Koppers Company lacked a securities lawyer when I was hired in 1966, so I became it. I was sorry I skipped that course in law school, but after hitting the books four hours a night for about 6 months I actually became credible at it. Or at least I knew more than anyone else in the company. The portfolio of the securities lawyer included acquisitions, for which my initial level of expertise equaled that in securities law, namely zero, so I bought a couple of books on that also.
Before I had a chance to open the mergers and acquisitions book the general counsel called me in and told me I would be working with the vice president in charge of acquisitions, and to meet him Sunday night in Utica, New York, with a draft agreement to purchase a sand and gravel company. Those were the days before PCs, but fortunately not before copy machines, so my secretary came in on the weekend to type up my marked up copy of an agreement from the book (change “auto parts” to “sand and gravel”). It is a lot easier being a lawyer than people think.
Unfortunately, the agreement I copied was one of those “all my way” (screw the other side) versions universally popular with lawyers because it justifies a long negotiation as the other side’s lawyer argues it back to some semblance of fairness, after which both can claim hard fought victories. When the VP read it he turned red and started shouting something about overreaching and shyster lawyers. I don’t remember exactly what he said, but I gathered he didn’t like it, and spent Monday redrafting the thing to be fair and reasonable, the way you would expect to see it after several lawyers had spent 3 days negotiating it. The next day the seller’s lawyer looked it over, seemed slightly disappointed or maybe surprised, made a couple of suggestions which we incorporated, and the parties spent the rest of the time talking about the price.
It occurred to me that I had been privileged to learn a secret denied most lawyers, and from then on, through 40 or so acquisitions, that is the way it went. It didn’t matter if the opposing lawyer was of like mind, since while it is easy to argue an unfair draft back to fair, it is almost impossible to argue a fair draft back to unfair. Try, and your client looks at you funny.
The approach bore fruit in an unexpected way. Four years later I was in Louisville
to negotiate another deal and the wise old lawyer for the seller looked at my
draft, then at me, and asked if he could introduce me to the CEO of the life
company he represented. Seems he had decided I was the kind of lawyer he wanted
to be associated with. The rest of my acquisitions were of life insurance companies,
but it worked the same way.
My dad wanted to be an Army Air Corps pilot but it didn't work out. It was my fault. You see, in those days, you had to be single to get your wings in the Air Corps (he still called it that all the while I was a USAF pilot. I'd say, Air Force, Dad, not Air Corps. He'd say, what's the difference? It's all the same.) Dad was single but he'd been fooling around with a honky girl from Roundup, MT. fifty miles north of Billings where I was born. I love this story but, of course, I was never aware of it until after my mother died. Evidently, they hadn't been practicing what, in this day and age, we call, 'safe sex'. Well, you can guess what happened. Along came Jones, who they named after my dad. Instead of skippin' town and joining the Army, he did the honorable thing and married her. My granddad was NOT happy. I thank my lucky stars, I'd have ended up with black lung in a Roundup coal mine with the rest of her dysfunctional family and no daddy. Either that or maybe a serial murderer. Of all the stories my dad told over the years this is my favorite. He told me over a few martinis one night a couple years before he died in Feb. 2004. I laughed till I cried. I must say, though, that I bear a tinge of guilt for keeping him from his dream but he got to fly anyway thanks to Earl Hale whose name I'm sure you recall. I think Coop and my dad had some pretty good times together on their trips. I sure as hell hope so. He always liked to fly with Coop.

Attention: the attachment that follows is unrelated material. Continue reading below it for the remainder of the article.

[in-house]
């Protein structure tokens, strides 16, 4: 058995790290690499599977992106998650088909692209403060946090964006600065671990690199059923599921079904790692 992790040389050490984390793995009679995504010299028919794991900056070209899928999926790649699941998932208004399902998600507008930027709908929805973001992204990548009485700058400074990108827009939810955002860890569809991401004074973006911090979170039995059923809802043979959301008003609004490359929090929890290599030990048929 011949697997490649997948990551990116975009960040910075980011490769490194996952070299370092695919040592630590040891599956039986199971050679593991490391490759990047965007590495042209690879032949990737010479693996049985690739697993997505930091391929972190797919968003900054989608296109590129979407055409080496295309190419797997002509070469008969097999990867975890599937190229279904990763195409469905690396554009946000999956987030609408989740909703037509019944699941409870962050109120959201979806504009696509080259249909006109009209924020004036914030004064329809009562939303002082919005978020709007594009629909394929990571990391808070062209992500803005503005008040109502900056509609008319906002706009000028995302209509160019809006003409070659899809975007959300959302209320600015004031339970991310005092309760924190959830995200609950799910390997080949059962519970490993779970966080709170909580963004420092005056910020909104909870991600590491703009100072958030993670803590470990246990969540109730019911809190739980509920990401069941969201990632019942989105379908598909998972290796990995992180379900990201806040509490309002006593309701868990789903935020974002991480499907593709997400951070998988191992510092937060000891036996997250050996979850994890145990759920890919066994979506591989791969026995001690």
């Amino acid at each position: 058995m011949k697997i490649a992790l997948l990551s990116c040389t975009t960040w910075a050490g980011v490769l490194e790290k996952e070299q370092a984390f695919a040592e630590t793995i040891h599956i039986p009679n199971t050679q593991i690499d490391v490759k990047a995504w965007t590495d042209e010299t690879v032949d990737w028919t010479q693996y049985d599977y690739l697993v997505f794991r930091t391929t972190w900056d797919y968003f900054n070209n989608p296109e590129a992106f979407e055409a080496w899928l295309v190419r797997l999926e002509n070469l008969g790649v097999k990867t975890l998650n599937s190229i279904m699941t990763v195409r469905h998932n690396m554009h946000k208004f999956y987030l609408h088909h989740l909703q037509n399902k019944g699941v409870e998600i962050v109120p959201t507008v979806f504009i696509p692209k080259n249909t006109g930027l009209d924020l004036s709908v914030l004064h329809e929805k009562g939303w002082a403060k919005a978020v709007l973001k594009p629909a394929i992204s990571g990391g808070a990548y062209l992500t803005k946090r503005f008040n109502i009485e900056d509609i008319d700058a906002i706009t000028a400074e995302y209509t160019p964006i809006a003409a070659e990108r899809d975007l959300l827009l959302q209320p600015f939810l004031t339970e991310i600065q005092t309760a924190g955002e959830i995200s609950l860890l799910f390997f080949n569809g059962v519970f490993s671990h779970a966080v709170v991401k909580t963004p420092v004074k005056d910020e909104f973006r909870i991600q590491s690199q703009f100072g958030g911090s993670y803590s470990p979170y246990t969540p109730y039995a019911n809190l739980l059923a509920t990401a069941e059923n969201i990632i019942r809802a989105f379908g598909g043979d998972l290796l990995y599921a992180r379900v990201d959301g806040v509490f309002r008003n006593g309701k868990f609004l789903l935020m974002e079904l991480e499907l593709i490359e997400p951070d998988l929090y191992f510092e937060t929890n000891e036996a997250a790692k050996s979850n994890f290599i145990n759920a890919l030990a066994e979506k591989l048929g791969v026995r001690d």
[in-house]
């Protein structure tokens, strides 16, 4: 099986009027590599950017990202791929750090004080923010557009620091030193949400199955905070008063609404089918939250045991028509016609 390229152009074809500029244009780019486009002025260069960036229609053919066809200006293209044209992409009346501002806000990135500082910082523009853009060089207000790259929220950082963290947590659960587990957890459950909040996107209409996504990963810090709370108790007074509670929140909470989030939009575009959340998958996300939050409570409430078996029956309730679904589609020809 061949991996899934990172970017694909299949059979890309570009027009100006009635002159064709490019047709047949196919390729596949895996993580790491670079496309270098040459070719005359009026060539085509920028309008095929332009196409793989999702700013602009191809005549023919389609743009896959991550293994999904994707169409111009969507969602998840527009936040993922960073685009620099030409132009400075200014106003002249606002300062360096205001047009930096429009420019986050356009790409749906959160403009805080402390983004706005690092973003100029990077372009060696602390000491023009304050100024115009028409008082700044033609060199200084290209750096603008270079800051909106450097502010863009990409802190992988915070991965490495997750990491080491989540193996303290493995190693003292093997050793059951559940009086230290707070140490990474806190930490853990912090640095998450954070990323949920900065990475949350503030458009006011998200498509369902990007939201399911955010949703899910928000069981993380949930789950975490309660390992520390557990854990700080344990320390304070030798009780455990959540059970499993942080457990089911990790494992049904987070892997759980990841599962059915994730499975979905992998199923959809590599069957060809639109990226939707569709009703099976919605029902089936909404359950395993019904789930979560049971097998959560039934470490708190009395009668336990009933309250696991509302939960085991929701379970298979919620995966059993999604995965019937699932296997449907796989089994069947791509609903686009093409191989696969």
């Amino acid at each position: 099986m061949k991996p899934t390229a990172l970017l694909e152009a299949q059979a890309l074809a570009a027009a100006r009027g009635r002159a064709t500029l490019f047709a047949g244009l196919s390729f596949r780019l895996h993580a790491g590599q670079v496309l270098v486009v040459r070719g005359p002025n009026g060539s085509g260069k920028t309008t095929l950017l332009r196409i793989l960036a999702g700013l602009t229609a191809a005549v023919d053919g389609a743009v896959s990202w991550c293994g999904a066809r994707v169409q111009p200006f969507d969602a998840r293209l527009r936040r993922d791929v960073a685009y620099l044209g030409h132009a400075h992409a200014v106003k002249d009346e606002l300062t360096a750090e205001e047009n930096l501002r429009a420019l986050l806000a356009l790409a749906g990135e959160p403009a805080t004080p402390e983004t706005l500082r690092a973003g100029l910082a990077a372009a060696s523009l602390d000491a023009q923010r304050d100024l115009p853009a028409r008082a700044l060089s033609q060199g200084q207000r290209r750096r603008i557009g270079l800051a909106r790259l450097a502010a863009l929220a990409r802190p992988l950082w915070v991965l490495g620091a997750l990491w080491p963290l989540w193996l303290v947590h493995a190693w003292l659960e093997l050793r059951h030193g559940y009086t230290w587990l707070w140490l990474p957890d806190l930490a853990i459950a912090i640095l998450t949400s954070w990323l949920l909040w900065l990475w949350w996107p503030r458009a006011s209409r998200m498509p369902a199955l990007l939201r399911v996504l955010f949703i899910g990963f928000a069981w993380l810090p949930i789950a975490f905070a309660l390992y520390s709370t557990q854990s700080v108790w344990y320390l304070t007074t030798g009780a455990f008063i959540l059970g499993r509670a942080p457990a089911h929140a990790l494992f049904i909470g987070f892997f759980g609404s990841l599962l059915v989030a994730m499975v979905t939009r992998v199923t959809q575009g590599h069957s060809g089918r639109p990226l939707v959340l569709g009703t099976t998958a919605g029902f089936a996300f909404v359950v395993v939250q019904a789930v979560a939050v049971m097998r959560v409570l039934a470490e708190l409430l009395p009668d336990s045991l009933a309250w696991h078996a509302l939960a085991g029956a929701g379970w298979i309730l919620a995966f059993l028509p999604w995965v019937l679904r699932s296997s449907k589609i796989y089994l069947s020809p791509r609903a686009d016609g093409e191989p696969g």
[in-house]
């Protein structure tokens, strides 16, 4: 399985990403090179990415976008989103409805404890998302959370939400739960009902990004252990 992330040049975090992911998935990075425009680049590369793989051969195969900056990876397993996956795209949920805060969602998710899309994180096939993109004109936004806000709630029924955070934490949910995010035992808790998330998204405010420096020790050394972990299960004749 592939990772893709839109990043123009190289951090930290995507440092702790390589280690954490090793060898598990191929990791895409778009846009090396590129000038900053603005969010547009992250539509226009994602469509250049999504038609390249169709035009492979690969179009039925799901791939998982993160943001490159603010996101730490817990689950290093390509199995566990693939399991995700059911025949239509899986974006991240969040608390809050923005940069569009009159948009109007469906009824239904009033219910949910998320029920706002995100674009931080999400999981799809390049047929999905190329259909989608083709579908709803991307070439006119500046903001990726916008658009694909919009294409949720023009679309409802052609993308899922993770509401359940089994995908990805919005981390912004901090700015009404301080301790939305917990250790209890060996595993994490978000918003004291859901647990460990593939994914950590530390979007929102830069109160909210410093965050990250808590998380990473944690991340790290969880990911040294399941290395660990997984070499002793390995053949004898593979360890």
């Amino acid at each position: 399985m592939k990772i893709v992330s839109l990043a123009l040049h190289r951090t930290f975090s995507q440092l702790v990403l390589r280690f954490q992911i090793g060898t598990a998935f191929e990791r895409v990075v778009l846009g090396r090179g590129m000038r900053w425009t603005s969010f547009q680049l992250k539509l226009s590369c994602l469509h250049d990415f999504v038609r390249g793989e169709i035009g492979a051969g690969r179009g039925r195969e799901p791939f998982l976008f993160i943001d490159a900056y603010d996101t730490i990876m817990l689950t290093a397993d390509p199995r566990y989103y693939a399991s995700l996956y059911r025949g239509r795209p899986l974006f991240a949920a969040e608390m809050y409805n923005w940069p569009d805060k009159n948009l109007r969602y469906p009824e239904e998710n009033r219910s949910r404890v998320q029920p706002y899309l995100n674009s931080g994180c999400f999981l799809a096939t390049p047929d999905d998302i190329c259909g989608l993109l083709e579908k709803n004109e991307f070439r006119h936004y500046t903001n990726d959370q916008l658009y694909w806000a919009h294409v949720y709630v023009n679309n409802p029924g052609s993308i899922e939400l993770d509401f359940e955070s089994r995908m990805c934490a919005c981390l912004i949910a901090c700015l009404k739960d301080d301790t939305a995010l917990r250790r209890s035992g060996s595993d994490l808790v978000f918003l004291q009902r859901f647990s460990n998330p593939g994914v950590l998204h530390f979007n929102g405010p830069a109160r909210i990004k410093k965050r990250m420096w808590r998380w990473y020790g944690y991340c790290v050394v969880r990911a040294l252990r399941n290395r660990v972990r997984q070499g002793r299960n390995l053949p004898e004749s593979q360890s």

Above is a picture of Marilyn and me after my last trip at my retirement ceremony.
Marilyn hates this photo because she'd been up all night. I took her with me
on my last flight. The trip was from Narita, Japan to Honolulu in a 747-200.
It was an emotional event for me. The flight was on
New Years Day of 1998. It was a red-eye, and I know I was tired. Marilyn was
on the flight, and in the middle of the night, the flight attendant brought
her up to the cockpit to show her how hard I was working. At that time, I had
reclined my seat fully back, had my feet up on the foot bar under the instrument
panel and, after instructing my copilot to be alert and not to touch anything
he didn't know anything about, proceeded to check for any holes in my eyelids.
So, I was only semi-conscious as she came into the cockpit. As a matter of fact,
the flight attendant snapped this picture, just in case she ever had reason
to blackmail me. This, of course is a violation of the F.A.R.s but it is my
contention that a 15 to 20 minute nap in the middle of a long red-eye has a
very beneficial advantage resulting in an alert, rested pilot at the end of
the flight when things get busy, especially at a busy airport with bad weather.
(Is there any other kind?) You're really not sleeping but, of course, the passengers
are not overflowing with a feeling of confidence that they're in good hands
if the pilot is grabbing some Z's while airborne.